TODAY’S POST COMES TO YOU IN TWO PARTS! Both are things I want to share, but neither are things that I can stretch into a full post (or things that you would WANT me to stretch into a full post, even if I could), so anyway, LET’S GO.
PART ONE: Kurt Vonnegut Totally Conceptualized “Cars”
As of this weekend I have nearly knocked off one of my summer reading goals: Breakfast of Champions by Kurt Vonnegut. I could potentially finish it today and write a review of it, but it’s another one of those books where a review would be just sort of… what’s the point? It’s really good. If you like that sort of thing. A lot of people probably don’t.
But here’s what’s REALLY important. As many of you are probably aware, a movie by the name of “Cars 2” is coming out this summer.
Sorry for the lack of post last Sunday! I was busy participating in a very important event. The short of it is that everyone was walking around wearing robes and funny hats, and all things considered in my life, “Harry Potter convention” would be a really good guess, but actually it was GRADUATION.
Hooray! *confetti* *party blowers* *general hoopla and tomfoolery*
After four years of whacky college fun, I now officially have a DEGREE! A good, old-fashioned Bachelor of Arts in, wait for it, ENGLISH and MEDIEVAL STUDIES. Hooray! *confetti* *etc*
So now that I have this shiny, new degree, what am I going to do with it?
I love reading. This fact is apparent to anyone who knows me in real life (you have inevitably interrupted me in the middle of a book) or through this blog, because it’s about books and you’re reading this post right now. Obviously. Unless of course you stopped after the first sentence, in which case you wouldn’t even know that I’m talking about you right now and this diversion is inconsequential.
Regardless of which category you are in, you probably know by now that me and my fellow Bibliomantics love (emphasis on the italics) reading. We spend our days stuck at work, class, driving, showering, being forced to watch James Cameron movies, all the while wishing we were reading instead.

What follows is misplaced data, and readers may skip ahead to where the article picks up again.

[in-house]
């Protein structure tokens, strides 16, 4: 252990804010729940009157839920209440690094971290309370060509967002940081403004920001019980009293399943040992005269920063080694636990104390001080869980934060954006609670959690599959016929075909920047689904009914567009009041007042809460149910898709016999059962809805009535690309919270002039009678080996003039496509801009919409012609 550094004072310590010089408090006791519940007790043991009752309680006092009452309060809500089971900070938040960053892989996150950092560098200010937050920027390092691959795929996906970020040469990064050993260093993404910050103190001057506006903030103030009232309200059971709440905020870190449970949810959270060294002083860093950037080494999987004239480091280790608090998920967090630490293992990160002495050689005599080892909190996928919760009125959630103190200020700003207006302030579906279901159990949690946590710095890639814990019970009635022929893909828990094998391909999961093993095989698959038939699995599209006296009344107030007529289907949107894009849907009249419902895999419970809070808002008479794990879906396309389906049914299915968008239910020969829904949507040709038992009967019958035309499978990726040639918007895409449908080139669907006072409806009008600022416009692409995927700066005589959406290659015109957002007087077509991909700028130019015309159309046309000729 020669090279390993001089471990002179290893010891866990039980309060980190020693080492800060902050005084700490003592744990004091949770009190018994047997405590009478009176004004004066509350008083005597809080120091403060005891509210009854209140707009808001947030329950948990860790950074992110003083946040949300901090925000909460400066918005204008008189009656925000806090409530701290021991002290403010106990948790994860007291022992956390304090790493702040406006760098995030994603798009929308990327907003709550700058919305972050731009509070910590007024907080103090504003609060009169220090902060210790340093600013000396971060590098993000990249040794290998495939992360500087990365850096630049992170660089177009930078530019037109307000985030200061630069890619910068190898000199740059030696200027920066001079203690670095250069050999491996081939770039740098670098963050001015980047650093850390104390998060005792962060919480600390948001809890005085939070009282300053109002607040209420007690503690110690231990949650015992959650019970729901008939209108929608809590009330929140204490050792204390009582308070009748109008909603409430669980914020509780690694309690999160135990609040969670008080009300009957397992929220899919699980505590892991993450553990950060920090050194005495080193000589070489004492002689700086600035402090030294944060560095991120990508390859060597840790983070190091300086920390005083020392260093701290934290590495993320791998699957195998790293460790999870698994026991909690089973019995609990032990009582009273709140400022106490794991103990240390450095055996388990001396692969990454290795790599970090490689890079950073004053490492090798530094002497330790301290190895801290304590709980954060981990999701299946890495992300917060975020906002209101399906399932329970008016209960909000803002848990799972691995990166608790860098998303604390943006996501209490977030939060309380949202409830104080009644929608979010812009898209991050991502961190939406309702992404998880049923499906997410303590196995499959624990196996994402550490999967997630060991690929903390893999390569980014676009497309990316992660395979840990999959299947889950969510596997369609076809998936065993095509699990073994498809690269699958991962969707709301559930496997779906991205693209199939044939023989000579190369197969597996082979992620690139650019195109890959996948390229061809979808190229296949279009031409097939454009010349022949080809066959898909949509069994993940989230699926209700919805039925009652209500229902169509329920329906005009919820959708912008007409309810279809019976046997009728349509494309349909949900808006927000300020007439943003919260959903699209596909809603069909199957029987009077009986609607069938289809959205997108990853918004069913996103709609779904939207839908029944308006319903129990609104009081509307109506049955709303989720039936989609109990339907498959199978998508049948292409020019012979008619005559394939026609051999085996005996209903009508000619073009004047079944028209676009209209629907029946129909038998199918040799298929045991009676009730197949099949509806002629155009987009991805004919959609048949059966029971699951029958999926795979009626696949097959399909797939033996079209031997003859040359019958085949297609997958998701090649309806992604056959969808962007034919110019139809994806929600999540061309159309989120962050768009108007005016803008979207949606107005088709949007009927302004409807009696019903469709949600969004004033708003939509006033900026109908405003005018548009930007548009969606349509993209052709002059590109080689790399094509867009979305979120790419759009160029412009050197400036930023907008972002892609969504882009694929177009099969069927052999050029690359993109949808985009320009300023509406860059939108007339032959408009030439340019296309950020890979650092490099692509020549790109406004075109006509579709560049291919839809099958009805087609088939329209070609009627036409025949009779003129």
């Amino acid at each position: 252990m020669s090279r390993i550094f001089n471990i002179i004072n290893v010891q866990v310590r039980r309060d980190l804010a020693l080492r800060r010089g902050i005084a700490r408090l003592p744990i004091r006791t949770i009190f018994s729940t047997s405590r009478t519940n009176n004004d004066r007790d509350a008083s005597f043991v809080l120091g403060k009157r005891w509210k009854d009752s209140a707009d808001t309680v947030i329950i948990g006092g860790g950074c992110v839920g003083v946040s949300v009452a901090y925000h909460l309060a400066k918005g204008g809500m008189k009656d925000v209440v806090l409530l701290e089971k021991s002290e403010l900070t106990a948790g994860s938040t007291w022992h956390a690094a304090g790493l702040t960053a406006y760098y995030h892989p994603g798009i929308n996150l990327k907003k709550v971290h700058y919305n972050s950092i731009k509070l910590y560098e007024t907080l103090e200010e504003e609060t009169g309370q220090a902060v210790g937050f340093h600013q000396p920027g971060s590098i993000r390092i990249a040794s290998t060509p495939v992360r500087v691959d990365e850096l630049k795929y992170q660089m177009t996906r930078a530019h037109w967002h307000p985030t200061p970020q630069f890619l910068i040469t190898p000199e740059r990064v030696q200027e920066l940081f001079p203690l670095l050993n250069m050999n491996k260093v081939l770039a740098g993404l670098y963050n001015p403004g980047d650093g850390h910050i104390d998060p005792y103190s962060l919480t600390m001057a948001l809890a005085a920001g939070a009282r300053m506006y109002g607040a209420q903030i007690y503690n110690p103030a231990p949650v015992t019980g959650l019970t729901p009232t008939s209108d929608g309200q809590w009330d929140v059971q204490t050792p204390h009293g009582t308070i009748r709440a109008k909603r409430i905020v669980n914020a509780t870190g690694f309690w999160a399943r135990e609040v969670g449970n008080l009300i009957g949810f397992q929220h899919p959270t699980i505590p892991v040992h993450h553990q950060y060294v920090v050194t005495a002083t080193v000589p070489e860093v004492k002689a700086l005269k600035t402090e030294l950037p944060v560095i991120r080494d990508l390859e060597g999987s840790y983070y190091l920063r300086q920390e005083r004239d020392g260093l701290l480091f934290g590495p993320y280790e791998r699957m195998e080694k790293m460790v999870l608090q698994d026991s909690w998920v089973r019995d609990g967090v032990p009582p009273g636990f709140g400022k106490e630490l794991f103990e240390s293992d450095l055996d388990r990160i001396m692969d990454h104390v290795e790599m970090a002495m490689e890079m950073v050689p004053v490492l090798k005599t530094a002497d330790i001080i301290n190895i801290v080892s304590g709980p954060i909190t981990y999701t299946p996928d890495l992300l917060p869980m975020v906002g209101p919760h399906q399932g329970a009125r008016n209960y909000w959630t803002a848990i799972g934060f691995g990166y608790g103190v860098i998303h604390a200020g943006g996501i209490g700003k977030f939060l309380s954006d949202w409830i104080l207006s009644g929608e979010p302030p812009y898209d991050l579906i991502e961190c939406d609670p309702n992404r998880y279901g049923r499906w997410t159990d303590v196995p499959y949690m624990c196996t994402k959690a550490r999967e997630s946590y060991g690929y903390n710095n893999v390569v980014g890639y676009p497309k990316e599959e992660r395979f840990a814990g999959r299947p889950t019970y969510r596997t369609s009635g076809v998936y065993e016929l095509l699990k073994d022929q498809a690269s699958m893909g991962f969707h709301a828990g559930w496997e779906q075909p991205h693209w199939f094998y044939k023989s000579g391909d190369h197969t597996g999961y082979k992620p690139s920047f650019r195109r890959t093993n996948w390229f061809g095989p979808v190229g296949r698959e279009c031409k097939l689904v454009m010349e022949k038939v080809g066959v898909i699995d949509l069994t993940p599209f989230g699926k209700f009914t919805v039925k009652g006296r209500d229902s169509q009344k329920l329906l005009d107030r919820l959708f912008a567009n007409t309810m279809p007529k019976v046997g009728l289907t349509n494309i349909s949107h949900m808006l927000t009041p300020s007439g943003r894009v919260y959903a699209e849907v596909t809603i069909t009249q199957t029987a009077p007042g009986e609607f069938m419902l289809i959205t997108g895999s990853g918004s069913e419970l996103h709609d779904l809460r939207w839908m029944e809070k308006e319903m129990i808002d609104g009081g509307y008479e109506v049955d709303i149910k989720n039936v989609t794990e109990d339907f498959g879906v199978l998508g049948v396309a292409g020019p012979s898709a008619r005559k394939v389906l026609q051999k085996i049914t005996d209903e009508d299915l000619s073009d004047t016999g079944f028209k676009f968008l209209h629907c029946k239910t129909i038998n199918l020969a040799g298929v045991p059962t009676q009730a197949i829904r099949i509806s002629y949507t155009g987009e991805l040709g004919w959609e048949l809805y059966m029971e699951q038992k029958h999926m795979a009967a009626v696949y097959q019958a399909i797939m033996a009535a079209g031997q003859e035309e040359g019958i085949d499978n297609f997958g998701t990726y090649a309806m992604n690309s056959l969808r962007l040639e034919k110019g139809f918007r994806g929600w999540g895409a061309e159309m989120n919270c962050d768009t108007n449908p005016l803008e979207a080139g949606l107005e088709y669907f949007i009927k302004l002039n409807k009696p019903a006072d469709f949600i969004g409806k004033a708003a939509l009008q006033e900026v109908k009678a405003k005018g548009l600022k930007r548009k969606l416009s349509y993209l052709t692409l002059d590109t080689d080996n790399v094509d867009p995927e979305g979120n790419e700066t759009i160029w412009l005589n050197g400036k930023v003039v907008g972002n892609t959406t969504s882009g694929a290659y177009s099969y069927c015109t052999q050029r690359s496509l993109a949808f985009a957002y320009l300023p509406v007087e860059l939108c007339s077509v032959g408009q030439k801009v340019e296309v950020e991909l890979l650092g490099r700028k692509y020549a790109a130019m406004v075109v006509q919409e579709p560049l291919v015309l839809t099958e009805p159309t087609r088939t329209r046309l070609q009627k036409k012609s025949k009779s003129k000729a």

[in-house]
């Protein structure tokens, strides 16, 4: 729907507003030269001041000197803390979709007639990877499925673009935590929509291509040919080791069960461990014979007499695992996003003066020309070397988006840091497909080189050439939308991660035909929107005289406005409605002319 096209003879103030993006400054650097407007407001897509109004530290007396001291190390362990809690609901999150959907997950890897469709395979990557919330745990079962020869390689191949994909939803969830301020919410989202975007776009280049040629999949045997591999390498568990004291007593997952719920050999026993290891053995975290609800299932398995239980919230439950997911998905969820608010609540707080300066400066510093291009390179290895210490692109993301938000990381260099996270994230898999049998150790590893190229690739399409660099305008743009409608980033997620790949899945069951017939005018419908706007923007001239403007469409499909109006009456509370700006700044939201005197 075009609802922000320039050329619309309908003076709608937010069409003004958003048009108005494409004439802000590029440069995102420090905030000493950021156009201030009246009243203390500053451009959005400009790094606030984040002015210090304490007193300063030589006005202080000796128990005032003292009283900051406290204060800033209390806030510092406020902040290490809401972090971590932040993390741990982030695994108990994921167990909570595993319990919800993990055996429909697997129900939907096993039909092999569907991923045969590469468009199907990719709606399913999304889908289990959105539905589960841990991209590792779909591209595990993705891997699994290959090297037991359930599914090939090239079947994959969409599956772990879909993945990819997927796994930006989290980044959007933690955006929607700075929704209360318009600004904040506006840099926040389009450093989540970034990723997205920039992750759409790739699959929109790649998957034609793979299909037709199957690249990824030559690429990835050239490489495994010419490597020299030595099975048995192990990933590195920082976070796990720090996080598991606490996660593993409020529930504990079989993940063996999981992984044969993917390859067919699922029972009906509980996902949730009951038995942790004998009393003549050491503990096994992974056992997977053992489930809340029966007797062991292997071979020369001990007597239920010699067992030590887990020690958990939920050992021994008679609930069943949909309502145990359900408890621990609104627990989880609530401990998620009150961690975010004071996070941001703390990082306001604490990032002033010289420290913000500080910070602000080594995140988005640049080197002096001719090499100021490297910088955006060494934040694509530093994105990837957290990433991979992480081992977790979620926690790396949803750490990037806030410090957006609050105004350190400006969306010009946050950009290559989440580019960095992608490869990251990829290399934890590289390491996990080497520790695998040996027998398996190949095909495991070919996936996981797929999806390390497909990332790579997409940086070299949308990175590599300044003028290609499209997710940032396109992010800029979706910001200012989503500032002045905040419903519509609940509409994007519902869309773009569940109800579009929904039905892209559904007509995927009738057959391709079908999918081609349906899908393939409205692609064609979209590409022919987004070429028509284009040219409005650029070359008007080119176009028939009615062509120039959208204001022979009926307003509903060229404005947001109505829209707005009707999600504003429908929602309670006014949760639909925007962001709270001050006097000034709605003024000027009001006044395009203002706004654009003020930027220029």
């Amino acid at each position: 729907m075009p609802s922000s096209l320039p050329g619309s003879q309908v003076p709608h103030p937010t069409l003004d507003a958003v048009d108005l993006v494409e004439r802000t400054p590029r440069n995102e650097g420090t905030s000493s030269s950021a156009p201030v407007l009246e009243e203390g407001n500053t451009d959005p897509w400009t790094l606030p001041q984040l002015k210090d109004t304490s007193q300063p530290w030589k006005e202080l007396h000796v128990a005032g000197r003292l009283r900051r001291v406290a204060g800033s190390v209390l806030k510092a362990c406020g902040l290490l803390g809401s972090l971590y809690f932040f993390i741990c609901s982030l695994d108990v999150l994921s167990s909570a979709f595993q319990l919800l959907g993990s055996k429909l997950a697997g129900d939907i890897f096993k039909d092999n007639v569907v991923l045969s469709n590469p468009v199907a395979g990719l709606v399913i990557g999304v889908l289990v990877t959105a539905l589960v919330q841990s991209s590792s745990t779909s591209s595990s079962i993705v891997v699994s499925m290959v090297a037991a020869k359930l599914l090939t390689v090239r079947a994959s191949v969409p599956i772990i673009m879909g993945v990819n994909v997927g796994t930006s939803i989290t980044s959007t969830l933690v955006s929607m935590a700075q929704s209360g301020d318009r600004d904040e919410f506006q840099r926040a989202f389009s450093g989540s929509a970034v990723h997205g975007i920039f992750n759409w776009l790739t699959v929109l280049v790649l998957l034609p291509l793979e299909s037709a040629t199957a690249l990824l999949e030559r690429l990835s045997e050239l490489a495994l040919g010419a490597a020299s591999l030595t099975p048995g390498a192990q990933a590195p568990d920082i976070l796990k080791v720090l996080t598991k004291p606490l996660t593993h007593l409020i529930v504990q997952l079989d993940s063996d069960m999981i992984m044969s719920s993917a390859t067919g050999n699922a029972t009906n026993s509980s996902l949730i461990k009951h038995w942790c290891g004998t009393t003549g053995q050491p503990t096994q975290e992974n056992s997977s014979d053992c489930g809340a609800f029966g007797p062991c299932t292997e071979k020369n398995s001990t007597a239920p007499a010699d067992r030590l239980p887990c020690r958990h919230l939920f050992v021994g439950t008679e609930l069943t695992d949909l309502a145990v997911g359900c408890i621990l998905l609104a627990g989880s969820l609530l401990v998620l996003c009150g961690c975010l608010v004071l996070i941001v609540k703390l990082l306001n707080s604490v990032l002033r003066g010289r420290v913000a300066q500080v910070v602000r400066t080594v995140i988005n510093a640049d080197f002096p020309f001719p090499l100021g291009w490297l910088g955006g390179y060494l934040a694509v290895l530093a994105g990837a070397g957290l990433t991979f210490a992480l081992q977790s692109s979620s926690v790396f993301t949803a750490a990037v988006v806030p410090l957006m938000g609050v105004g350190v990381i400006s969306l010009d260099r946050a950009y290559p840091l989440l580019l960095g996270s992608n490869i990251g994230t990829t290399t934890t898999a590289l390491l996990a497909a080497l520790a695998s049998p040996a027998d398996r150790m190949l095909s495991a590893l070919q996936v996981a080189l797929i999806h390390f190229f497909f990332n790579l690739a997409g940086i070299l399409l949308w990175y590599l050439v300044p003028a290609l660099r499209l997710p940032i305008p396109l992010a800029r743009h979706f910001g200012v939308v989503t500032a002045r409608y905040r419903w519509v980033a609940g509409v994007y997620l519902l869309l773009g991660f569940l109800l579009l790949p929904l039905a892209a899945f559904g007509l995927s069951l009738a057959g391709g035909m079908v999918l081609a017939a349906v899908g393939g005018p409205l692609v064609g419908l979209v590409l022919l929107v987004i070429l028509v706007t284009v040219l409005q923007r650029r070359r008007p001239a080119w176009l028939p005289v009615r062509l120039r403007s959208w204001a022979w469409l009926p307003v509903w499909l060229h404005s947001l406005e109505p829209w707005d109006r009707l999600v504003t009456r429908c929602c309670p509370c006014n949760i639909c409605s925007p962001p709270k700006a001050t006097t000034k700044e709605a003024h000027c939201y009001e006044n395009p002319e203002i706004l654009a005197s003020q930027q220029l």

One of the reasons I love to read, which I will delve into in this post, is the act of reading itself, and the differing experiences that come with it. I will try my best not to make the following read like a poorly pieced together college English paper, but I’m not making any promises!
Literature is amazing because it can be read in many varying ways either by the same reader, or by several different readers. It can have different meanings for a person at various points in their life (i.e. a person reading a book later on in life may have new connections to the source material as they gain new experiences/learn new things); or, two people reading they same material may view it in decidedly distinct ways.
In 1992 I was raised on a steady diet of “Are You Afraid of the Dark?” and Goosebumps. Add this to my second favorite story as a child, the original Little Mermaid (yes, Mom, Katie the Kitten was my first literary love) in which the Little Mermaid decides not to commit a double homicide and kills herself, and you have a problem. I loved all things dark and morbid. I hoped for unhappy twist endings. I much preferred the mermaid who decides to become sea foam over the mermaid who has a talking fish for a best friend. This should have been the first indication that I was going to be a strange child with a fucked up sense of humour.
I am happy to say that I am now a strange adult with a fucked up sense of humour. I still love unhappy twist endings and all things dark and morbid. And I can credit a good deal of this to the man who led me on the path to getting a degree in English, R.L. Stine.
My obsession with the printed word started on the school bus, during which time I would ignore the nonsensical jabbering of my school chums (yes, I was also a well-to-do British boy) and read Goosebumps. The opening of The Girl Who Cried Monster horrified me, and I couldn’t leave my toes unattended for weeks lest they get eaten by a slithering toe chomping monster. The Haunted Mask made me worry about curses placed on inanimate objects. Night of the Living Dummy made me fear ventriloquism (but who doesn’t). Reading on the bus led to joining a Goosebumps club, our first book being The Shocker on Shock Street, in which an amusement park based on horror movies turns out to be real. Which led right back to solitary reading, because The Scarecrow Walks at Midnight just isn’t the same when you’re listening to some kid who has problems reading out loud ruin all the ambiance of the narrative.